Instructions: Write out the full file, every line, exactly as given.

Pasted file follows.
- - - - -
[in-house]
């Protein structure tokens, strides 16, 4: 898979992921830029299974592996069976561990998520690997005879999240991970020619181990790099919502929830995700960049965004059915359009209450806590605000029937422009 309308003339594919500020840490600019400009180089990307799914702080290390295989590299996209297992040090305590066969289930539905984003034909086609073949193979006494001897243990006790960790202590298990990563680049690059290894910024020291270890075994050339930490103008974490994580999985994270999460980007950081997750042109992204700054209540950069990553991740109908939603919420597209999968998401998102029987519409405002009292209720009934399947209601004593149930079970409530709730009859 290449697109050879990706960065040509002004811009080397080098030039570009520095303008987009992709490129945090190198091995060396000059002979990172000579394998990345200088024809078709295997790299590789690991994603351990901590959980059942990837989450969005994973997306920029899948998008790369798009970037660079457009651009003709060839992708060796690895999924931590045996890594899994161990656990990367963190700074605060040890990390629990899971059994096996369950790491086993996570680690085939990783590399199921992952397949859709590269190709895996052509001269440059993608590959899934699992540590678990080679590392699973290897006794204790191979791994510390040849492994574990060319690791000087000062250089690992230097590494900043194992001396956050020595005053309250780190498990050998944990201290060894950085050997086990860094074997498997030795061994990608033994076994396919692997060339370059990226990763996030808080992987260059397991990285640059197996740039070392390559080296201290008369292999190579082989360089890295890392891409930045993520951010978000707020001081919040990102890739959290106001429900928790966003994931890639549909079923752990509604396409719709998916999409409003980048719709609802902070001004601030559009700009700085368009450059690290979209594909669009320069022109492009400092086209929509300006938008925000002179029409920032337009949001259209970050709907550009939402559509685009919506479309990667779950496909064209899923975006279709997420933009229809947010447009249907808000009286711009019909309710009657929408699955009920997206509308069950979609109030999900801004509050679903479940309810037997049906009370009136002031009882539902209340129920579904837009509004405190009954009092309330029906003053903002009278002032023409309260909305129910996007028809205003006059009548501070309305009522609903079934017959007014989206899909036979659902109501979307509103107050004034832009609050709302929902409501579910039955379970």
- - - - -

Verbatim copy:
[in-house]
């Protein structure tokens, strides 16, 4: 898979992921830029299974592996069976561990998520690997005879999240991970020619181990790099919502929830995700960049965004059915359009209450806590605000029937422009 309308003339594919500020840490600019400009180089990307799914702080290390295989590299996209297992040090305590066969289930539905984003034909086609073949193979006494001897243990006790960790202590298990990563680049690059290894910024020291270890075994050339930490103008974490994580999985994270999460980007950081997750042109992204700054209540950069990553991740109908939603919420597209999968998401998102029987519409405002009292209720009934399947209601004593149930079970409530709730009859 290449697109050879990706960065040509002004811009080397080098030039570009520095303008987009992709490129945090190198091995060396000059002979990172000579394998990345200088024809078709295997790299590789690991994603351990901590959980059942990837989450969005994973997306920029899948998008790369798009970037660079457009651009003709060839992708060796690895999924931590045996890594899994161990656990990367963190700074605060040890990390629990899971059994096996369950790491086993996570680690085939990783590399199921992952397949859709590269190709895996052509001269440059993608590959899934699992540590678990080679590392699973290897006794204790191979791994510390040849492994574990060319690791000087000062250089690992230097590494900043194992001396956050020595005053309250780190498990050998944990201290060894950085050997086990860094074997498997030795061994990608033994076994396919692997060339370059990226990763996030808080992987260059397991990285640059197996740039070392390559080296201290008369292999190579082989360089890295890392891409930045993520951010978000707020001081919040990102890739959290106001429900928790966003994931890639549909079923752990509604396409719709998916999409409003980048719709609802902070001004601030559009700009700085368009450059690290979209594909669009320069022109492009400092086209929509300006938008925000002179029409920032337009949001259209970050709907550009939402559509685009919506479309990667779950496909064209899923975006279709997420933009229809947010447009249907808000009286711009019909309710009657929408699955009920997206509308069950979609109030999900801004509050679903479940309810037997049906009370009136002031009882539902209340129920579904837009509004405190009954009092309330029906003053903002009278002032023409309260909305129910996007028809205003006059009548501070309305009522609903079934017959007014989206899909036979659902109501979307509103107050004034832009609050709302929902409501579910039955379970």